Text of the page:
It will cost the Passenger Rail Agency of South Africa (PRASA) about R4 billion to repair and rehabilitate stations and damaged infrastructure, says Minister of Transport, Fikile Mbalula.
“The cost to PRASA to repair and rehabilitate the vandalised infrastructure is at the tune of R4 994 674 062.88. Gauteng, Western Cape and KwaZulu-Natal have suffered the most devastating vandalism of rail infrastructure,” the Minister said on Tuesday.
PRASA has committed to returning to service of 10 priority commuter rail corridors by the end of the 2022 calendar year.
“A key consideration in achieving this objective is achieving a quicker turnaround time in repairing vandalised stations and rehabilitating damaged infrastructure. However, challenges relating to the relocation of illegal settlements on the Central Line may affect our ability to return to full service this line before 2023,” the Minister said.
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He made these remarks during the virtual meeting of the Standing Committee on Public Accounts (Scopa) on PRASA.
PRASA has committed to the realisation of a number of key milestones, which include the completion of the power supply network on the Mabopane-Pretoria corridor.
“All Gauteng overhead traction equipment and substation tenders will have been awarded and construction work already started, except for Saulsville to Pretoria and Daveyton to Johannesburg, which require re-advertising.
“A tender for 150 kilometres of rail will have been awarded and a purchase order issued. On-track machines contracts will have been finalised and work started,” the Minister said.
He said overhead traction equipment work will be completed on the Cape Town- Bellville-Bontheuwel line, as well as on the Pinelands-Langa line.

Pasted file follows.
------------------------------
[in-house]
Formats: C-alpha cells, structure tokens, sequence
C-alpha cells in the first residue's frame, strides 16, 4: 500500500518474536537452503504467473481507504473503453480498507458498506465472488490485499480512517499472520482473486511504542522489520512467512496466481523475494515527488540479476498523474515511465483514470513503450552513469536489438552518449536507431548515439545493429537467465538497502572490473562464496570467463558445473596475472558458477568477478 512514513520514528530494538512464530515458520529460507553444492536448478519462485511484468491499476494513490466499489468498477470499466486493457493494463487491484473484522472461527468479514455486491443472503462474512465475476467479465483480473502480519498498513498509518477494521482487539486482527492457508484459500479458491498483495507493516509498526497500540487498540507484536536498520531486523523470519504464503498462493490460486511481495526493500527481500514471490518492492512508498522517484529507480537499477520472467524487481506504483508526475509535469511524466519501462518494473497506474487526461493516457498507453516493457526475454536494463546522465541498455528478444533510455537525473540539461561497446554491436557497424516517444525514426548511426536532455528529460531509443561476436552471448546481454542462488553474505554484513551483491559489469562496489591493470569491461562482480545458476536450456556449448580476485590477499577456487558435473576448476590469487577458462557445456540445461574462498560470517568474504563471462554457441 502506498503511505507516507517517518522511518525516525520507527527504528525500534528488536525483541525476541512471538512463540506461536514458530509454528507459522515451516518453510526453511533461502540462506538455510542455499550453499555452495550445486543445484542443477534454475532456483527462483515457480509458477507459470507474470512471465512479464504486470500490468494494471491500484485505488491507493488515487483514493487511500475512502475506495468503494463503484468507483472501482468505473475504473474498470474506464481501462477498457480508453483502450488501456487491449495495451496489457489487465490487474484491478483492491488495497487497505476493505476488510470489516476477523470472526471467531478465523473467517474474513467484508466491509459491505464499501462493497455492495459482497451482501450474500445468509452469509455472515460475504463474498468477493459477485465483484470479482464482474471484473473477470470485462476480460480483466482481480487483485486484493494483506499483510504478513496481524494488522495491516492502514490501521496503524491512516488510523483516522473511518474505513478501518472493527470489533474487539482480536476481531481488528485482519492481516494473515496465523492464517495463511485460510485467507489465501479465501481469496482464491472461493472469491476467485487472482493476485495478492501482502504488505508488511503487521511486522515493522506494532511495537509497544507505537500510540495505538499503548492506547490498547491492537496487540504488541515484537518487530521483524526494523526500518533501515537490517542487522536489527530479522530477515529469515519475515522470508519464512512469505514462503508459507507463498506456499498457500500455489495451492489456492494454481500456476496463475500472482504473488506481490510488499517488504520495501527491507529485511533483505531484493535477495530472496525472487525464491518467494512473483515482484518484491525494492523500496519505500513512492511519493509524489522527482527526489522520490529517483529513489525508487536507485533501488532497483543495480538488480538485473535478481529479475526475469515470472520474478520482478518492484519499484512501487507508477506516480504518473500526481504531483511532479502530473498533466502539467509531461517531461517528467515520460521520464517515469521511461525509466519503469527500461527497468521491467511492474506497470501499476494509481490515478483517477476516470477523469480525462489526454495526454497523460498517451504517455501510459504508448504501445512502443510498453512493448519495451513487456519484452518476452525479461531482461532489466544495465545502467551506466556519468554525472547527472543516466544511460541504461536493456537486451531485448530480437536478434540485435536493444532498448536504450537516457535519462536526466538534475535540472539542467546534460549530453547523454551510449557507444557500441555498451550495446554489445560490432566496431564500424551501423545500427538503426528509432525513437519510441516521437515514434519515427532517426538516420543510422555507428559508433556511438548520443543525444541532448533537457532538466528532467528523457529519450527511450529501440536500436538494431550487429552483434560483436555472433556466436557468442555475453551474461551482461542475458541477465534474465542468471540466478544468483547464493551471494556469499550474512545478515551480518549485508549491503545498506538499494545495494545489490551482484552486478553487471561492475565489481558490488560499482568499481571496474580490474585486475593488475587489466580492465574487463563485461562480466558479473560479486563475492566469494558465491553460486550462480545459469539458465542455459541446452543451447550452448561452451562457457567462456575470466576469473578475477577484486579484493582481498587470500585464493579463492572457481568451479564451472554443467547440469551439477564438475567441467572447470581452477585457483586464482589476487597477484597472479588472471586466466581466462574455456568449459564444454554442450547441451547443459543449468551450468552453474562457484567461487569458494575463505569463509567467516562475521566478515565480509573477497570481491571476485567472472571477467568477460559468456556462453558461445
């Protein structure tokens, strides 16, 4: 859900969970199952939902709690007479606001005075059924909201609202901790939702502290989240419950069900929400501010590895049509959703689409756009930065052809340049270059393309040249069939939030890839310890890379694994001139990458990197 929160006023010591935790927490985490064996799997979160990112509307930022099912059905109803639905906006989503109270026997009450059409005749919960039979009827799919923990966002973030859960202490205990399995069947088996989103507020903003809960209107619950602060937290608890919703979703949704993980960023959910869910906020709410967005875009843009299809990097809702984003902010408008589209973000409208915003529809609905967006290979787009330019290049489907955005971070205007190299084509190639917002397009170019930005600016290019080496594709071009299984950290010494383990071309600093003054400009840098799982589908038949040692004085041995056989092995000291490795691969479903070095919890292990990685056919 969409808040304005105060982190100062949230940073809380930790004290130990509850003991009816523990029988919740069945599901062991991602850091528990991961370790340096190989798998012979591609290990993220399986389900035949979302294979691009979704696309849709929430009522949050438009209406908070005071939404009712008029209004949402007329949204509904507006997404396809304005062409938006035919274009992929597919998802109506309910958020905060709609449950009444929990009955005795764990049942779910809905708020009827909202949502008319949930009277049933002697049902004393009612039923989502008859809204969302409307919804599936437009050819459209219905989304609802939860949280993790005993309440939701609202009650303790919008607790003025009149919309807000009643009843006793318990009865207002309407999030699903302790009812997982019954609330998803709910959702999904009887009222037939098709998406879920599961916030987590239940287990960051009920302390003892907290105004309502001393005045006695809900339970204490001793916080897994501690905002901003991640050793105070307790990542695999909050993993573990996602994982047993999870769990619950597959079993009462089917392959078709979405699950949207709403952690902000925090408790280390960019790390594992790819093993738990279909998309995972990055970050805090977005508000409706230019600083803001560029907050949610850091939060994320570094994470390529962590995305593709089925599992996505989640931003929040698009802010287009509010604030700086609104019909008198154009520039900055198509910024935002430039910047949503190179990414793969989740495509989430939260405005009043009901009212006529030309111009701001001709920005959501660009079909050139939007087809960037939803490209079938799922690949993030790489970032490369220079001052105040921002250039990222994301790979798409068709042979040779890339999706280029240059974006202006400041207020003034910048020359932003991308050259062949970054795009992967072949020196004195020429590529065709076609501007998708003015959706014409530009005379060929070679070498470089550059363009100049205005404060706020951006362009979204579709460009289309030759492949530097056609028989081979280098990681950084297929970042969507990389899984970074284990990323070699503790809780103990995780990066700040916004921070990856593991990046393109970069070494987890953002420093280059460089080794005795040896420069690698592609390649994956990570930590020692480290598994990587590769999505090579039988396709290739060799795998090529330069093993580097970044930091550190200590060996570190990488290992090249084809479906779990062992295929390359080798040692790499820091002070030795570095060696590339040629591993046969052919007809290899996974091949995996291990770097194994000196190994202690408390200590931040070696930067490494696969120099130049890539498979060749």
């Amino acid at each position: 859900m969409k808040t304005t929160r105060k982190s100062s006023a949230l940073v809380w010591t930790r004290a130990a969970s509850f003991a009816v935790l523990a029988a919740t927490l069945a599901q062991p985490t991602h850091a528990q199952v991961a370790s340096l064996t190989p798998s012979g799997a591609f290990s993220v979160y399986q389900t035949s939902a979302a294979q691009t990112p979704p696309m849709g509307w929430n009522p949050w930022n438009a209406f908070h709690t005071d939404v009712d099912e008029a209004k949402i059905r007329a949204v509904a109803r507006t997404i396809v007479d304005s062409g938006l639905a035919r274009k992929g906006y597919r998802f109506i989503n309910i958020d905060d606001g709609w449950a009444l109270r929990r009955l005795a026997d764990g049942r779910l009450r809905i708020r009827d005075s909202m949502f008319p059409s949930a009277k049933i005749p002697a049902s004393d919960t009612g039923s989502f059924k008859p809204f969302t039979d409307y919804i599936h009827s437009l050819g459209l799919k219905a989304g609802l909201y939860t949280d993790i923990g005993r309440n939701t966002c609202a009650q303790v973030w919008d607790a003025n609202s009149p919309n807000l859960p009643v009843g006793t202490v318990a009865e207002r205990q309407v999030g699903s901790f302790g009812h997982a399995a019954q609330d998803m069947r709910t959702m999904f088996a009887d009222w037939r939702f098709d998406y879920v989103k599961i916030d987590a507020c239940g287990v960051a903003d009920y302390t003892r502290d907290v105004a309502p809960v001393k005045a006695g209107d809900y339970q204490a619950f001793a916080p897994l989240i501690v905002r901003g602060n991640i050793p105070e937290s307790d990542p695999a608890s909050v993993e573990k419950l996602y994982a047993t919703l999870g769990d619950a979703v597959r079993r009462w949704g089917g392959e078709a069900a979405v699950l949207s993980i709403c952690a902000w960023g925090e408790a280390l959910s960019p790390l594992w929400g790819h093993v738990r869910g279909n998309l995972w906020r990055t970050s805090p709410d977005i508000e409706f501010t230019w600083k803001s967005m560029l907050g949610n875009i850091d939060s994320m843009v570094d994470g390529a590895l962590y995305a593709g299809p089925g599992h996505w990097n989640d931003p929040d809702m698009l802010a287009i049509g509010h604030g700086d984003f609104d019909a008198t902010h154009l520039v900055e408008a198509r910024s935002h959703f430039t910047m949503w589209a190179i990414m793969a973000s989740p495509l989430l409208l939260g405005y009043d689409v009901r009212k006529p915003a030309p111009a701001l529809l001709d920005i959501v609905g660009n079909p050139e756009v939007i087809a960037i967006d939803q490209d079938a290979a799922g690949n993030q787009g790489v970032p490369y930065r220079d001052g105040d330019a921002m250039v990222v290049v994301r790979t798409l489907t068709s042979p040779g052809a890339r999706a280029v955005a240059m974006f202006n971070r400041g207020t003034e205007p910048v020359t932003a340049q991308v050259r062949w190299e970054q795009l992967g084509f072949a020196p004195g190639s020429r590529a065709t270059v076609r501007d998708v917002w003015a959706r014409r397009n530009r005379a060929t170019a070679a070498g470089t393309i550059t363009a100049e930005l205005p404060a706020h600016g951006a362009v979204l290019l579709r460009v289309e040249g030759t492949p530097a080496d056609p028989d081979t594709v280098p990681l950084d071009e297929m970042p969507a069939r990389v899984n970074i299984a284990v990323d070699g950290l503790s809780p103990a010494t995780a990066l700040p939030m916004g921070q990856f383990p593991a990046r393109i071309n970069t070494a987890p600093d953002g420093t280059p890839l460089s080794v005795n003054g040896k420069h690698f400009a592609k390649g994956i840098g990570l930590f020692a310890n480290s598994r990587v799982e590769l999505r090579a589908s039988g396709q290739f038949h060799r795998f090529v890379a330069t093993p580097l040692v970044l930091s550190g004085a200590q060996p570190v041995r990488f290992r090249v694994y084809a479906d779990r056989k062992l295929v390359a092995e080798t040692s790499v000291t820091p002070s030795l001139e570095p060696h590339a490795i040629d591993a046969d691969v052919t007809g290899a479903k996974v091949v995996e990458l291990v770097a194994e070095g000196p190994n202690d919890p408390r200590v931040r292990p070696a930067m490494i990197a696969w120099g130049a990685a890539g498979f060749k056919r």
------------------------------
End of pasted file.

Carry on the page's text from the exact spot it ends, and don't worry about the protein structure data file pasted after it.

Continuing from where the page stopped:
Services will resume by 31 March 2022, although work will still continue on the signalling.
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“The electrical traction system will be restored on the Naledi-Johannesburg, Pienaarspoort-Pretoria and Saulsville-Pretoria lines by 31 August 2022. The electrical traction system will be restored on the Leralla-Johannesburg line by 30 September 2022,” the Minister said.
Rails will be replaced in identified sections on the KwaMashu-Durban line by 30 September 2022.
“We have directed the board to move at a brisker pace in implementing interventions that will not only rehabilitate the infrastructure, but also enable the deployment of the new trains across the country,” the Minister said.
Significant progress is being made in projects undertaken in various corridors, which focus on the following work packages in order to recover the infrastructure and bring back the rail service:
- Replacement of vandalised overhead traction equipment (OHTE) and refurbishment of traction substations and tie stations.
- Rehabilitation of vandalised signalling system.
- Rehabilitation of damaged perway infrastructure.
- Maintenance of perway through on-track machines (OTMs).
- Walling programme on priority corridors.
- Footbridges or street-to-street bridges on Mabopane and Central Line corridors.
- Rectification of station platforms.
- Installation of backup fibre in identified corridors.
- Refurbishment of vandalised station building.
Efforts to protect PRASA assets
The agency is currently rolling out its security plan aimed at protecting PRASA assets and its rolling stock.
“The plan currently being rolled out is premised on increasing the number of boots on the ground to protect both commuters and the infrastructure. The 3 100 warm bodies that have since been recruited have been reinforced by contracted security to restore stability in securing PRASA assets,” Mbalula said.
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In addition to the recruitment, training and deployment of tools of trade for the security personnel, PRASA is rolling out security technology solutions.
“These entail national integration of technology platforms to enable central command and control access across PRASA, centralisation of security systems, and the granular deployment of control rooms into a national and regional hierarchy,” the Minister said.